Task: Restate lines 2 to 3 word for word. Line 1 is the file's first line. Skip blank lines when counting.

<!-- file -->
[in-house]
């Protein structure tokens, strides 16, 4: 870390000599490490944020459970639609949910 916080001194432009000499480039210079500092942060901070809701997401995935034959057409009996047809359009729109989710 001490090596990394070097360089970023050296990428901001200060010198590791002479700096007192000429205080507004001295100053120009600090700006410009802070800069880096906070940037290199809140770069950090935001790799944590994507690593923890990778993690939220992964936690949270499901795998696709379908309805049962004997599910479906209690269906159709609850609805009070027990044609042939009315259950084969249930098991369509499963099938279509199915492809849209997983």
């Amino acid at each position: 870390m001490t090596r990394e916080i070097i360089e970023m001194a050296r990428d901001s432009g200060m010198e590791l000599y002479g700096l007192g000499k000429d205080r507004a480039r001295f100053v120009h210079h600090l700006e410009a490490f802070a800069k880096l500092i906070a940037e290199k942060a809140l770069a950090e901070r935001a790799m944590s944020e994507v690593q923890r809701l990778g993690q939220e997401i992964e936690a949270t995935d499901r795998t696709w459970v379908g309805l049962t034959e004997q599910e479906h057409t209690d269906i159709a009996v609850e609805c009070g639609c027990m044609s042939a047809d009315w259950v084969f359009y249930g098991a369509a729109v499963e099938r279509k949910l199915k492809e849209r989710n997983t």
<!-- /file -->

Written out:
């Protein structure tokens, strides 16, 4: 870390000599490490944020459970639609949910 916080001194432009000499480039210079500092942060901070809701997401995935034959057409009996047809359009729109989710 001490090596990394070097360089970023050296990428901001200060010198590791002479700096007192000429205080507004001295100053120009600090700006410009802070800069880096906070940037290199809140770069950090935001790799944590994507690593923890990778993690939220992964936690949270499901795998696709379908309805049962004997599910479906209690269906159709609850609805009070027990044609042939009315259950084969249930098991369509499963099938279509199915492809849209997983």
């Amino acid at each position: 870390m001490t090596r990394e916080i070097i360089e970023m001194a050296r990428d901001s432009g200060m010198e590791l000599y002479g700096l007192g000499k000429d205080r507004a480039r001295f100053v120009h210079h600090l700006e410009a490490f802070a800069k880096l500092i906070a940037e290199k942060a809140l770069a950090e901070r935001a790799m944590s944020e994507v690593q923890r809701l990778g993690q939220e997401i992964e936690a949270t995935d499901r795998t696709w459970v379908g309805l049962t034959e004997q599910e479906h057409t209690d269906i159709a009996v609850e609805c009070g639609c027990m044609s042939a047809d009315w259950v084969f359009y249930g098991a369509a729109v499963e099938r279509k949910l199915k492809e849209r989710n997983t």